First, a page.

It turns out that smurfs are often very gassy, making them easier to spot by looking for their gas emission instead of normal optical light. That's something which didn't come up much in the cartoon, presumably because an evil wizard hunting a bunch of blue farting dwarfs is too stupid even for infants.

Anyway, as you can see, this galaxy isn't particularly visually stunning. Zoom out in the optical image and you'll see how extremely small and non-descript it really is.

Although it's more visible in the hydrogen data (see below), it still doesn't look like anything to write home about. In any case, the summer was short and there were other things to do, like swimming with sea turtles and publishing my thesis data. Moreover, there's a heck of a lot - and I mean a LOT - more interesting stuff in other parts of the same data set (that paper is submitted but still under review).

Hydrogen map of the smurf, covering an even larger area than the
optical image. The resolution of this image is much worse than the
optical, which is why the galaxy appears much bigger.
Worst of all, though - having spent a long time studying the Virgo Cluster - I utterly failed to recognize that the velocity of this galaxy (a rough proxy for distance) was extremely low : 363 km/s. In clusters, galaxies can be accelerated towards or away from us at speeds of thousands of km/s, which makes measuring their velocity almost useless for determining their distance. Since I was quite used to finding galaxies at these sorts of low velocities, it didn't seem tremendously important.

But this smurf is different. It isn't anywhere near a cluster, or anything else for that matter. It's lonely. Its low velocity can't be because other galaxies around it have accelerated it toward us, because there aren't any. So its low velocity must be because it's at a low distance.

It's so low that potentially it could be in our own Local Group of galaxies - which would be super-awesome. Cosmological models have massive problems predicting how many nearby galaxies we should see, generally coming up with about ten times more than we actually observe. Finding one so close would be very exciting indeed.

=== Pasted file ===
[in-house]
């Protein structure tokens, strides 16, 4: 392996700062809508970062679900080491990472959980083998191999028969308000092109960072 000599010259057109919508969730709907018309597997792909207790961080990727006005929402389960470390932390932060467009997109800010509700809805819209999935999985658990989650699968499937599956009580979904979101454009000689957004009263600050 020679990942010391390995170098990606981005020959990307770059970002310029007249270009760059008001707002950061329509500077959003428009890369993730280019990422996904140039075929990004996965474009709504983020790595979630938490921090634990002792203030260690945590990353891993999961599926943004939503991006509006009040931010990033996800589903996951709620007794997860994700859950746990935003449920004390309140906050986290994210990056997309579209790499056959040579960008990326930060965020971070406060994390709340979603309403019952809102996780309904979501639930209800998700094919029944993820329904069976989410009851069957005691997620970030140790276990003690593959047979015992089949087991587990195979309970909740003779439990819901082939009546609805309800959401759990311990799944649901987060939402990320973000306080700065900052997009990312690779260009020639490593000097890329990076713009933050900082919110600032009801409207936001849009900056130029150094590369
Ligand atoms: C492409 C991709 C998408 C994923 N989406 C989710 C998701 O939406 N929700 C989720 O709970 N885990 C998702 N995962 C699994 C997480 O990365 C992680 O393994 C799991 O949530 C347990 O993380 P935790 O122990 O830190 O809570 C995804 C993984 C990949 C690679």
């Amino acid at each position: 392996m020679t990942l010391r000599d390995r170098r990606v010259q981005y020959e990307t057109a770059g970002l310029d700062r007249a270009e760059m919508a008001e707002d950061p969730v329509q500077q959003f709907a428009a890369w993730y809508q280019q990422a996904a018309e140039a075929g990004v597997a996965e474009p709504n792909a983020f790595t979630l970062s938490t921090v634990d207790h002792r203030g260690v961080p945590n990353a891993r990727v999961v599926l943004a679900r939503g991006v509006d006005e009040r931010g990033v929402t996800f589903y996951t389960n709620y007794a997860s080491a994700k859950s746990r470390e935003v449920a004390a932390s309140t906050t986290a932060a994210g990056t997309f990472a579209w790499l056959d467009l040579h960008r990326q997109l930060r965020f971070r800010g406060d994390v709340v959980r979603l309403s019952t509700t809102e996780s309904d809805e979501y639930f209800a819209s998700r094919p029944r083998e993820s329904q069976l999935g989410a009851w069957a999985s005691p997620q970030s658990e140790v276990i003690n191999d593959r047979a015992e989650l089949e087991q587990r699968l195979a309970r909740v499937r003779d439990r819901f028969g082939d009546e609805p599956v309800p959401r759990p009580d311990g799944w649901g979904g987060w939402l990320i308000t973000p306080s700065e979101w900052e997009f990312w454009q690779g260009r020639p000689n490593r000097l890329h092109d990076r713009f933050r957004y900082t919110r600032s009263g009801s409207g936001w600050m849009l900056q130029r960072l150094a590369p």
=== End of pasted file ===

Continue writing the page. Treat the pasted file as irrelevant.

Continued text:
In fact, it almost certainly isn't. After correcting for the motions of known Local Group members, and estimating its distance by other methods, we found that it's more likely to be about 25 million light years away (the Local Group is about 3 million light years across). It could be a lot closer, but without a direct distance measurement (this is hard to do) we can't really say any more than that. Probably the most important thing about its discovery is that it was completely missed in the optical data for so long - there could easily be similar but closer galaxies still lurking there, waiting for someone with more sense than me to find them.

On the other hand, the fact that it's so lonely might be more interesting. In standard cosmological models, galaxies grow by merging with other galaxies. Dwarf galaxies are the building blocks of bigger, better galaxies. Just how many survive, especially the lonely isolated ones, is not well-known*. In fact a lot of people have problems with the whole idea of "hierarchical merging" - although we know it definitely happens, exactly how often and how important it is is matter of huge debate.